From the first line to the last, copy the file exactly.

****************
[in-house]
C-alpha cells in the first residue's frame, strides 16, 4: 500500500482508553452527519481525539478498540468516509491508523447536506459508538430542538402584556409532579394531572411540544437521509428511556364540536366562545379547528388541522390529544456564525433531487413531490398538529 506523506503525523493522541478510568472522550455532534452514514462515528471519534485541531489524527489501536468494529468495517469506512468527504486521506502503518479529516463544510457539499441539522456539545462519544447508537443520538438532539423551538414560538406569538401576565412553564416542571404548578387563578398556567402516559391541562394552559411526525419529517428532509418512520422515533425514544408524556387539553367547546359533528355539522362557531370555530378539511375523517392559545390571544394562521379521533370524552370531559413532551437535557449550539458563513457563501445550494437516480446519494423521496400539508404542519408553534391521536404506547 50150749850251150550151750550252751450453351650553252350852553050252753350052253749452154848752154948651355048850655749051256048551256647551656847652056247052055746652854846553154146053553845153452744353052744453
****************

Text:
[in-house]
C-alpha cells in the first residue's frame, strides 16, 4: 500500500482508553452527519481525539478498540468516509491508523447536506459508538430542538402584556409532579394531572411540544437521509428511556364540536366562545379547528388541522390529544456564525433531487413531490398538529 506523506503525523493522541478510568472522550455532534452514514462515528471519534485541531489524527489501536468494529468495517469506512468527504486521506502503518479529516463544510457539499441539522456539545462519544447508537443520538438532539423551538414560538406569538401576565412553564416542571404548578387563578398556567402516559391541562394552559411526525419529517428532509418512520422515533425514544408524556387539553367547546359533528355539522362557531370555530378539511375523517392559545390571544394562521379521533370524552370531559413532551437535557449550539458563513457563501445550494437516480446519494423521496400539508404542519408553534391521536404506547 50150749850251150550151750550252751450453351650553252350852553050252753350052253749452154848752154948651355048850655749051256048551256647551656847652056247052055746652854846553154146053553845153452744353052744453